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By Moses Alee Nyanda - 13 Feb 2024

Opinion: Corruption and fraudulent acquisitions of South Sudanese nationality

South Sudan, as a sovereign state, has established legal provisions for determining nationality or citizenship, as outlined in the Transitional Constitution of 2011, specifically under Article 45, and the South Sudan Nationality Act of 2011. Despite these laws, there have been numerous violations, some of which may amount to felonies or misdemeanours.

While these legal violations should be met with sanctions as a general and specific deterrent, often, many go unpunished. This raises concerns about why such impunity persists. Is it due to corruption, or are we lacking professionalism in executing our responsibilities?

I believe the issues of corruption and unprofessionalism can be affirmed. The prevailing economic crisis has heightened corruption, and the government must swiftly address this challenge. Officials need proper training, and a sense of nationalism should be instilled in them to prioritize the country’s interests above all else.

It is disconcerting to observe instances where individuals fraudulently obtain South Sudanese nationality, directly violating national laws. Such actions not only impact the current situation but also have implications for the future, affecting the status of the children of these individuals. The confusion arises as to whether those responsible for managing the Directorate of Nationality are corrupt or incompetent, leading to the issuance of nationality cards to aliens without due process. Addressing these issues requires a thorough examination of the processes involved in delivering nationality services and implementing corrective measures.

Respecting our laws is essential, as if we don’t uphold them, who will? The effectiveness of a country depends on the effectiveness of its laws, with disobedience met with appropriate sanctions. Nationality officials play a crucial role, requiring professionalism and diligence in serving the nation and its people while preserving common interests.

While South Sudan’s Transitional Constitution of 2011 and the Nationality Act provide for nationality by naturalization for aliens, this does not give aliens a free pass to acquire South Sudanese nationality without meeting specified requirements.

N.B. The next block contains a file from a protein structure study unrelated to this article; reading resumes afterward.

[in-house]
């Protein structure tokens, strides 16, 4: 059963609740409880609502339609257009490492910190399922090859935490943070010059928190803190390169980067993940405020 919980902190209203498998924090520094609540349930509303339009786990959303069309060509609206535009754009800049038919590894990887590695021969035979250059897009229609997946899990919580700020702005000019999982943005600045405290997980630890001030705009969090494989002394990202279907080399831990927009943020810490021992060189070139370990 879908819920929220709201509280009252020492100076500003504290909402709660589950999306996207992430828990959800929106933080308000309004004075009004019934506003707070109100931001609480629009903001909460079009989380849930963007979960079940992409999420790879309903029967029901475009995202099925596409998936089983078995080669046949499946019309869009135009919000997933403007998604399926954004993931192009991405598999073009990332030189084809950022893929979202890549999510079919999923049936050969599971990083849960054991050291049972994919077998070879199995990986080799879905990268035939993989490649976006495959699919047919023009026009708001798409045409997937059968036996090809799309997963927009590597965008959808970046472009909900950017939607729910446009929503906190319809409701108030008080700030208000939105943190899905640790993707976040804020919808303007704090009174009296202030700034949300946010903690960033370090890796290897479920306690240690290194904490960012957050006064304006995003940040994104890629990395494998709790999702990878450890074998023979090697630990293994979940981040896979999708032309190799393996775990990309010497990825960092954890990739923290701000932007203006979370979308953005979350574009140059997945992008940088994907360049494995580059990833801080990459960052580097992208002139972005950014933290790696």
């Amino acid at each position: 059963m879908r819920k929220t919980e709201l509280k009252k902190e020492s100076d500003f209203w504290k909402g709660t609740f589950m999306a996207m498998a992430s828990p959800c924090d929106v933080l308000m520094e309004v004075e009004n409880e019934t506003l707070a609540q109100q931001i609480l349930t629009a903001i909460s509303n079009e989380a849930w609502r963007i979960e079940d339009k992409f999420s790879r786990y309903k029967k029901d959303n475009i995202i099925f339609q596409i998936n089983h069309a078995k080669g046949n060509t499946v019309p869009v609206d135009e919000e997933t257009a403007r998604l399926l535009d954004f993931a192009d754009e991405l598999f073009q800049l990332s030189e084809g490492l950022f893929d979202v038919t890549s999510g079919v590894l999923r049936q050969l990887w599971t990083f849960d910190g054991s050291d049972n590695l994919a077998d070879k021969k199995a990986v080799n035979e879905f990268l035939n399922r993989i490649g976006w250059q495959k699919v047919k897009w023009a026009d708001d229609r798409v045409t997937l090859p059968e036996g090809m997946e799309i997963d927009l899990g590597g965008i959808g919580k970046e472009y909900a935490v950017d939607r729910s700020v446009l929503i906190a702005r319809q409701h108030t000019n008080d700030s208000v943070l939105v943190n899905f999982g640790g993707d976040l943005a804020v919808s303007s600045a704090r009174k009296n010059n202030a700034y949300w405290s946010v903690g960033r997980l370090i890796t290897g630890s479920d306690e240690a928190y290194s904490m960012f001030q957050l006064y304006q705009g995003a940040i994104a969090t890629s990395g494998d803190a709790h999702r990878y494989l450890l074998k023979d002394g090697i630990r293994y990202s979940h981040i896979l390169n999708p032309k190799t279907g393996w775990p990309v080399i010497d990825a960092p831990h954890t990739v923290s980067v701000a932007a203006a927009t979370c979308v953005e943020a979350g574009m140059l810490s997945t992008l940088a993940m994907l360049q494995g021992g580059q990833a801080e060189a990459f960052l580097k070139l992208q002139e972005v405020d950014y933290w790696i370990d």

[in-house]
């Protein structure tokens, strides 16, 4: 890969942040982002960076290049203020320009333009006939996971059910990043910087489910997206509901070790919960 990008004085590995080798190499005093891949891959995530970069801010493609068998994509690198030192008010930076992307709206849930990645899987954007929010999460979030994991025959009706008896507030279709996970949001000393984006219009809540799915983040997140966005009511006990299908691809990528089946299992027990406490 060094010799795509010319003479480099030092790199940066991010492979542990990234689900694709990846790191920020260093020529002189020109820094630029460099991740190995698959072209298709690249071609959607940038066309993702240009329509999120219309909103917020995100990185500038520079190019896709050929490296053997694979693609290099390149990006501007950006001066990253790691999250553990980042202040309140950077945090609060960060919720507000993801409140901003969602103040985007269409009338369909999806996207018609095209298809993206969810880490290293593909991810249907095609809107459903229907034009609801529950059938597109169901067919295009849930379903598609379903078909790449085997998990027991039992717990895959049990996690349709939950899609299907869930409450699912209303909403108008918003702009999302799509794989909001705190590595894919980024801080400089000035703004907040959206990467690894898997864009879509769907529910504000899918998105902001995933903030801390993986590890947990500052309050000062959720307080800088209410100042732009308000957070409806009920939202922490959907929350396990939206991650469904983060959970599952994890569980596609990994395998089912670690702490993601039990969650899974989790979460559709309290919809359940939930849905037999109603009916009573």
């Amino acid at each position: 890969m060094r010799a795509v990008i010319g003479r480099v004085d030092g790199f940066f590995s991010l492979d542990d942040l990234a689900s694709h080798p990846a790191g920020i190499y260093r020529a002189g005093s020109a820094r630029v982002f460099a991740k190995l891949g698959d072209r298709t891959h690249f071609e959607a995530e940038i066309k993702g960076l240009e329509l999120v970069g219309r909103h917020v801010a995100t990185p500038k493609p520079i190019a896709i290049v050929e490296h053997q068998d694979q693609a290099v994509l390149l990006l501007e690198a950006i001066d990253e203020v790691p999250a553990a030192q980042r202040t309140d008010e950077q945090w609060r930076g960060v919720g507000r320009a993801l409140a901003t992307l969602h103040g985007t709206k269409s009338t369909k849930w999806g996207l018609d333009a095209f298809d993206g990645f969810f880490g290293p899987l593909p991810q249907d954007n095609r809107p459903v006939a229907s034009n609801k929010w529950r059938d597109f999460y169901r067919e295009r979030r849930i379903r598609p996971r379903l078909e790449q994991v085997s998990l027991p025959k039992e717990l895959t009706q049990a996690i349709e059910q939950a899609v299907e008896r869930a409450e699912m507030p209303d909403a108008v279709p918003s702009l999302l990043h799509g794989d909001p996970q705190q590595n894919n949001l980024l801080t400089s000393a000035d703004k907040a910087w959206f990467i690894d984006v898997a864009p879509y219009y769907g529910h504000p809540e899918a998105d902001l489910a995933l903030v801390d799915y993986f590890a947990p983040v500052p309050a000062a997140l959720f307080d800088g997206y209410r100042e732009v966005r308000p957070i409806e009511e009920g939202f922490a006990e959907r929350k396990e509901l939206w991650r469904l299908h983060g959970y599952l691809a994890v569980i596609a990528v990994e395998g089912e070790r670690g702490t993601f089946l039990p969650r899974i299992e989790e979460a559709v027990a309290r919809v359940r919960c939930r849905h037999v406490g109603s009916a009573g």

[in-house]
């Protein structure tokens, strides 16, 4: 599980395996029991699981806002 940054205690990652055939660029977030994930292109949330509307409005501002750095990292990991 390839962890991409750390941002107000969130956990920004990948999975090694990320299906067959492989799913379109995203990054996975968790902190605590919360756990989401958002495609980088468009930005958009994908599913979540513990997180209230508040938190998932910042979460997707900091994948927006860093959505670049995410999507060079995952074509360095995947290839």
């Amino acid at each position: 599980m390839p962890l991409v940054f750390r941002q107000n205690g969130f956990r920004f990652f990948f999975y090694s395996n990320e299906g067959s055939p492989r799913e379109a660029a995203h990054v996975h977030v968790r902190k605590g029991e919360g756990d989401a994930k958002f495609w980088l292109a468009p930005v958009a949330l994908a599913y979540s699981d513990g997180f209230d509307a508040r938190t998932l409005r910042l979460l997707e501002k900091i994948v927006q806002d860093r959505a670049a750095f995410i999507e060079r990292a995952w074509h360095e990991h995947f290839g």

According to Section 10(1) of the Nationality Act, the President may grant South Sudanese nationality to an alien who meets certain conditions, including being of sound mind, having been a resident in South Sudan for ten continuous years, intending to reside permanently, and having a clean criminal record. Moreover, Section 12 of the Nationality Act mandates aliens to take an oath of allegiance before becoming a South Sudanese national by naturalization.

In essence, the law establishes clear requirements and procedures for acquiring South Sudanese nationality, emphasizing the need for adherence to these guidelines. This ensures that the process is transparent, fair, and in the best interest of the nation.

Often, we witness the neglect or fraudulent misrepresentation of eligibility and requirements by nationality officials or aliens aspiring to become South Sudanese citizens. This results in these individuals acquiring citizenship and competing on an equal footing with genuine South Sudanese in various aspects of life.

The persisting question revolves around why it is challenging to identify individuals seriously undermining the country’s laws. Is it prudent to reward those who fraudulently acquire citizenship with job opportunities while genuine citizens face deprivation? Should we be rewarding individuals who commit crimes against the country by fraudulently obtaining citizenship when their identification can be straightforward?